Paraffinic cutters, typically from atmospheric and vacuum distillation  units, such as atmospheric gasoil (AGO), Light and Heavy AGO, and Vacuum Gasoil (VGO).These have low aromaticity, around 30 to 50 percent.

Credit: D. Stratiev [Reference 3]

The 2020 Fuel Oil Blends

The type of 2020-compliant fuel oil blends fall into three categories:

Paraffinic blends typically use Vacuum Tower Bottoms and the cheapest cutter, e.g. atmospheric gasoil, such as LAGO, HAGO or more expensive ULSD. Problem is that while VTB has about 80 percent aromatics, the gasoils have typically 30 to 40 percent aromatics, and the resulting blend aromaticity could drop below 40 depending on the blend ratio and the order of blending. The VTB:GO blend becomes  a candidate for sludging depending on the order of blend: GO dropped in VTB is okay because it keeps the aromaticity of the blend high all the time, mostly at or above 50 percent; the reverse is not true.

Aromatic blends typically use “cracked” blend components, such as Visbreaker Tar Bottoms and highly aromatic cutters such as FCC Cycle Oils (LCO, HCO). The aromaticity of Visbreaker tars are in the 47 to 56 percent; the aromaticity of cycle oils is in excess of 80 percent. Any aromatic blend will always have an excess of aromaticity (more than ~50 percent) and be stable.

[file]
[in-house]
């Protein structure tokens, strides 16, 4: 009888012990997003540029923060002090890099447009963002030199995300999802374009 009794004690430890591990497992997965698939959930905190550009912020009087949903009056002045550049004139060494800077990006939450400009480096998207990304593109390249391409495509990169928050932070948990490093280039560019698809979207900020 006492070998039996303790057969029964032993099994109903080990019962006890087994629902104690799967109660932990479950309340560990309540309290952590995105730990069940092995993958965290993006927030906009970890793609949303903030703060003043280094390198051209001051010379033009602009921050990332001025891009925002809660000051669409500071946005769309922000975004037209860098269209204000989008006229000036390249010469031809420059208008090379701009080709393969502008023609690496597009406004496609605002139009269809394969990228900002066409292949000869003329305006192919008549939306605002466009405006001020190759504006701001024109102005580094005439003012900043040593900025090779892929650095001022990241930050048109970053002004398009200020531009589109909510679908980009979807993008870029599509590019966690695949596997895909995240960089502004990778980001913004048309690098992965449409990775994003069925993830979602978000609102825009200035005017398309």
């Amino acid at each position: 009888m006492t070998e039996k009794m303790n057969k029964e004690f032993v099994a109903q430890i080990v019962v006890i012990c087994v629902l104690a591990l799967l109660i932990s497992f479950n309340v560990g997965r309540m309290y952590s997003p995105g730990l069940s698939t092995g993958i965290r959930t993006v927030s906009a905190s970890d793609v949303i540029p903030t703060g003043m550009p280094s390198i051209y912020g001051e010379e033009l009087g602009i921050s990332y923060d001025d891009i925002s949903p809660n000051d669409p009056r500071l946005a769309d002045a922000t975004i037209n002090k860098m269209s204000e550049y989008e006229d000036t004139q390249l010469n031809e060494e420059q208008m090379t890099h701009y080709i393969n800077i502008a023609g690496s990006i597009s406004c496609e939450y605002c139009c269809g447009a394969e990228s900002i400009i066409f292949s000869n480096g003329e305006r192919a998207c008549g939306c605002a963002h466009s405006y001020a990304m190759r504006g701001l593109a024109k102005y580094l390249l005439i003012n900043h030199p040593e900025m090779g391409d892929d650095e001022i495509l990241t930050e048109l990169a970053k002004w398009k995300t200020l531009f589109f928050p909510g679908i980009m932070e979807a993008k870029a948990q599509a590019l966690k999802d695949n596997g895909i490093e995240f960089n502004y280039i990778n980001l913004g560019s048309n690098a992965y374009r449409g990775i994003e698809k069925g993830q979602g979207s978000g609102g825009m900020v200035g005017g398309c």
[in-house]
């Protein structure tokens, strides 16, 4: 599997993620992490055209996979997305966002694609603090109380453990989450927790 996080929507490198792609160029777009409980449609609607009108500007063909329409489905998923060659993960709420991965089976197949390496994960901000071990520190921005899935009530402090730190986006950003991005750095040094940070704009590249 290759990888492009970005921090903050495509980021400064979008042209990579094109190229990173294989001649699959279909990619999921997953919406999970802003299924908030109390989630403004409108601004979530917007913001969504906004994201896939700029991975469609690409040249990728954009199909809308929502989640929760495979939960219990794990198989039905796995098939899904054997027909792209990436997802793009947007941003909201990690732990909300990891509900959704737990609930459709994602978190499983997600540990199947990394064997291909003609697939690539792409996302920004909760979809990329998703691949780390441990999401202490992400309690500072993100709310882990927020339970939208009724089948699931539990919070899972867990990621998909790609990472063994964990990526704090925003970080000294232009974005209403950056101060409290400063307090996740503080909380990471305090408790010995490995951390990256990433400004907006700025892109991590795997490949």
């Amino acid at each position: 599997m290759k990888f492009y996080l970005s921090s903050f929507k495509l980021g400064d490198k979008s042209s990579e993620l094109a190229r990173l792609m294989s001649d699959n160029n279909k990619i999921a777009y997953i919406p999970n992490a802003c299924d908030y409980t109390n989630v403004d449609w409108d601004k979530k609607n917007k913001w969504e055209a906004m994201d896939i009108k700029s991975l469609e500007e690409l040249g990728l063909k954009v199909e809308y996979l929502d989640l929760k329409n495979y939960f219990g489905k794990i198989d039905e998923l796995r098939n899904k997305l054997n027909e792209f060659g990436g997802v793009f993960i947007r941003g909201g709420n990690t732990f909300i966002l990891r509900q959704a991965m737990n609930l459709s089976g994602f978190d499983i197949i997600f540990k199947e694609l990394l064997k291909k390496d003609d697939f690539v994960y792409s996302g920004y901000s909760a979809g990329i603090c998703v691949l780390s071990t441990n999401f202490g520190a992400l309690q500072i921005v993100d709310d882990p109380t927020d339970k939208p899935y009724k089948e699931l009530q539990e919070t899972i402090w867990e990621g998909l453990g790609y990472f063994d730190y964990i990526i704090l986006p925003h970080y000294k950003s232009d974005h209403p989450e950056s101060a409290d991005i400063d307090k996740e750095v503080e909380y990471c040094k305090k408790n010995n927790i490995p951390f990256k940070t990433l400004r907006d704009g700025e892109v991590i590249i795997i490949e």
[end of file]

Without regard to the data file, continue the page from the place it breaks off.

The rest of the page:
Hybrid blends typically use paraffinic blend components such as Atmospheric Tower Bottom, Vacuum Tower Bottoms and mixtures of both paraffinic cutters such as AGO, LAGO, HAGO, and  aromatic cutters such as FCC Cycle Oils (LCO, HCO). The aromaticity of ATB and VTB’s are in the 50 to 60 percent range; the gasoils 30 to 40 percent aromatics, and the  cycle oils in excess of 80 percent. Depending on the blend recipe, any hybrid blend is not guaranteed to  always have an excess of aromaticity (more than ~50 percent) and be stable.

Typical recipes using components readily available in the US Gulf Coast can be found in reference [4]. For example, a hybrid blend recipe might have 70 percent VTB, 10 percent LCO, 16 percent AGO and four percent Slurry.

Order of Blending

Clearly, if we pour an aromatic cutter into a paraffinic tank, the initial small volume of aromatics in paraffinic  medium will just disturb the low aromaticity of the paraffinic “base” and hence increases the probability of asphaltene sludging.